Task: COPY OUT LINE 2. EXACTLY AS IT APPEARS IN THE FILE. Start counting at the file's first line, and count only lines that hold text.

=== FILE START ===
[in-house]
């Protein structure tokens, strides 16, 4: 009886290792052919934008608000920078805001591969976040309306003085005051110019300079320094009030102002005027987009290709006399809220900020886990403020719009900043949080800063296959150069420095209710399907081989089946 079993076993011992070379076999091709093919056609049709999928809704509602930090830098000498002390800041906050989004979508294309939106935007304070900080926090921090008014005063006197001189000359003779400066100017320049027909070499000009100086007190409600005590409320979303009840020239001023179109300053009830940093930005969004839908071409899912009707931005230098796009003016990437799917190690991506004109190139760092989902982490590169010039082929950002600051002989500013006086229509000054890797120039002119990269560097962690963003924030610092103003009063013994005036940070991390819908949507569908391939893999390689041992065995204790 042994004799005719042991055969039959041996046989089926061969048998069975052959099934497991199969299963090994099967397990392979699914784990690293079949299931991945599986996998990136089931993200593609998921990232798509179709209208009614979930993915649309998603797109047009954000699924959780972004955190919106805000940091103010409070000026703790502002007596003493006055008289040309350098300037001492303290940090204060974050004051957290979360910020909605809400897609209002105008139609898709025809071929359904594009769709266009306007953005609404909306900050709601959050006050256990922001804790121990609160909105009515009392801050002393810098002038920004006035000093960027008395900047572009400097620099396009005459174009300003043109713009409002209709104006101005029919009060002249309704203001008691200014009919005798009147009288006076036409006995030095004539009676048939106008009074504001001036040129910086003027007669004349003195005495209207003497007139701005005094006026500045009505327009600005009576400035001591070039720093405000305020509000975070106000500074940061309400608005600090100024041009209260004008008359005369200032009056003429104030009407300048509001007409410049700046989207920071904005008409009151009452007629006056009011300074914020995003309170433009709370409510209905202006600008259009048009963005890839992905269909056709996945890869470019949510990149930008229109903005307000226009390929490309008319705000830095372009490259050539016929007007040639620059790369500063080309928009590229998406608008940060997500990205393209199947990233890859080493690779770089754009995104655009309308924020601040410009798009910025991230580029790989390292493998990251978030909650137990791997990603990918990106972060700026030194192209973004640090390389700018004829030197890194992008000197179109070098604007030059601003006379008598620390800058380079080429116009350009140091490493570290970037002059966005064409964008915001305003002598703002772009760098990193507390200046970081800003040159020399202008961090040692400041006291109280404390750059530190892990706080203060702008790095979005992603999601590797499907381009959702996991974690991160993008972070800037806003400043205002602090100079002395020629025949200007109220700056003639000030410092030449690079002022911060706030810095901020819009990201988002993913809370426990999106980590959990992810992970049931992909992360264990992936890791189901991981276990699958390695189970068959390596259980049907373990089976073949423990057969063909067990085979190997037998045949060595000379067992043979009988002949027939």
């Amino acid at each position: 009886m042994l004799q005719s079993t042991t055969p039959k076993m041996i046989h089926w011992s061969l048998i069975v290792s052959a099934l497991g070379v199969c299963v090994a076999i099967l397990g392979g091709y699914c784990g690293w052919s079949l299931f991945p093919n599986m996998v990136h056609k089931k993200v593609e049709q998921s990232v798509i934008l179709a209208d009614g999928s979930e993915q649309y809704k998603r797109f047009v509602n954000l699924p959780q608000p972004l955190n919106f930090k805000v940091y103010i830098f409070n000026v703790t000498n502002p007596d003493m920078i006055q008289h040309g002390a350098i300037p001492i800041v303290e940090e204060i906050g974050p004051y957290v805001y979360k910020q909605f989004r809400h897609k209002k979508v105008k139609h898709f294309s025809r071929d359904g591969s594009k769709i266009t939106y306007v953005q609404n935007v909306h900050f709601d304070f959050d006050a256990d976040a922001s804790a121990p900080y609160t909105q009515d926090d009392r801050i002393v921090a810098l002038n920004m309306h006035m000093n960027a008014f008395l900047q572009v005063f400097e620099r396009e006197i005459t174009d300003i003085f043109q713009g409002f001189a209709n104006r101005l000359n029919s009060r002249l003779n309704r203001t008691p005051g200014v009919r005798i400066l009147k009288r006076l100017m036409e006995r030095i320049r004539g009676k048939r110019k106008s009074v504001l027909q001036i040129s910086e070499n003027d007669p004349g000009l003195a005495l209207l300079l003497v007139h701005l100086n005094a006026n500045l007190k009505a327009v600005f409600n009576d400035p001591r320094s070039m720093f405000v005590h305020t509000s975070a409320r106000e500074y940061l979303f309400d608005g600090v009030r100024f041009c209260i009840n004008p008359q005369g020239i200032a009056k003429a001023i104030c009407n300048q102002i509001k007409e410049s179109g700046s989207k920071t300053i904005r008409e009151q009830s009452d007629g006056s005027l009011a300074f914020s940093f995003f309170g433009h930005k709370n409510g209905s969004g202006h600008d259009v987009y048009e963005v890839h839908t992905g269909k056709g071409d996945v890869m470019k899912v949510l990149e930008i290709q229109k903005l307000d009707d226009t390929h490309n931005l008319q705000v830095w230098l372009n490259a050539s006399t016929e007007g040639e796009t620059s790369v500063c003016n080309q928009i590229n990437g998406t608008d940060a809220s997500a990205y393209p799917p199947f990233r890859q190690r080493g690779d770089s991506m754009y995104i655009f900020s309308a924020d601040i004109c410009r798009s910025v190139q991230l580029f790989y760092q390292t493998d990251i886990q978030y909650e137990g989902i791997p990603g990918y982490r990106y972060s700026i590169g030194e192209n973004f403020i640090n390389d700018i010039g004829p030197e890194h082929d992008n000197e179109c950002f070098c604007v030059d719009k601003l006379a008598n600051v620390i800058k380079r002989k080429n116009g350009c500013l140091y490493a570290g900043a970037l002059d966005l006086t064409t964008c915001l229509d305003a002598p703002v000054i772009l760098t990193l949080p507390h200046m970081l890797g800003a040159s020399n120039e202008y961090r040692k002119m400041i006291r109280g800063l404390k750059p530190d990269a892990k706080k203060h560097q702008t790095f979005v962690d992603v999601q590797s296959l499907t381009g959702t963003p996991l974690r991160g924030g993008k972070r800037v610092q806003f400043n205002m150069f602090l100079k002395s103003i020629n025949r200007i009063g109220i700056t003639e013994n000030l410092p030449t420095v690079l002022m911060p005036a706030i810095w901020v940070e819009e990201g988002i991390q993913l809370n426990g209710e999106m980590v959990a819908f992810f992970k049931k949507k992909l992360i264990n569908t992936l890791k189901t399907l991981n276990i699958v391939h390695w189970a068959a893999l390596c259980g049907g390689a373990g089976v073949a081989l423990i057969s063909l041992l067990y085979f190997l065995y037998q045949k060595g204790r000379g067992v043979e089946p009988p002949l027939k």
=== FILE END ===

């Protein structure tokens, strides 16, 4: 009886290792052919934008608000920078805001591969976040309306003085005051110019300079320094009030102002005027987009290709006399809220900020886990403020719009900043949080800063296959150069420095209710399907081989089946 079993076993011992070379076999091709093919056609049709999928809704509602930090830098000498002390800041906050989004979508294309939106935007304070900080926090921090008014005063006197001189000359003779400066100017320049027909070499000009100086007190409600005590409320979303009840020239001023179109300053009830940093930005969004839908071409899912009707931005230098796009003016990437799917190690991506004109190139760092989902982490590169010039082929950002600051002989500013006086229509000054890797120039002119990269560097962690963003924030610092103003009063013994005036940070991390819908949507569908391939893999390689041992065995204790 042994004799005719042991055969039959041996046989089926061969048998069975052959099934497991199969299963090994099967397990392979699914784990690293079949299931991945599986996998990136089931993200593609998921990232798509179709209208009614979930993915649309998603797109047009954000699924959780972004955190919106805000940091103010409070000026703790502002007596003493006055008289040309350098300037001492303290940090204060974050004051957290979360910020909605809400897609209002105008139609898709025809071929359904594009769709266009306007953005609404909306900050709601959050006050256990922001804790121990609160909105009515009392801050002393810098002038920004006035000093960027008395900047572009400097620099396009005459174009300003043109713009409002209709104006101005029919009060002249309704203001008691200014009919005798009147009288006076036409006995030095004539009676048939106008009074504001001036040129910086003027007669004349003195005495209207003497007139701005005094006026500045009505327009600005009576400035001591070039720093405000305020509000975070106000500074940061309400608005600090100024041009209260004008008359005369200032009056003429104030009407300048509001007409410049700046989207920071904005008409009151009452007629006056009011300074914020995003309170433009709370409510209905202006600008259009048009963005890839992905269909056709996945890869470019949510990149930008229109903005307000226009390929490309008319705000830095372009490259050539016929007007040639620059790369500063080309928009590229998406608008940060997500990205393209199947990233890859080493690779770089754009995104655009309308924020601040410009798009910025991230580029790989390292493998990251978030909650137990791997990603990918990106972060700026030194192209973004640090390389700018004829030197890194992008000197179109070098604007030059601003006379008598620390800058380079080429116009350009140091490493570290970037002059966005064409964008915001305003002598703002772009760098990193507390200046970081800003040159020399202008961090040692400041006291109280404390750059530190892990706080203060702008790095979005992603999601590797499907381009959702996991974690991160993008972070800037806003400043205002602090100079002395020629025949200007109220700056003639000030410092030449690079002022911060706030810095901020819009990201988002993913809370426990999106980590959990992810992970049931992909992360264990992936890791189901991981276990699958390695189970068959390596259980049907373990089976073949423990057969063909067990085979190997037998045949060595000379067992043979009988002949027939």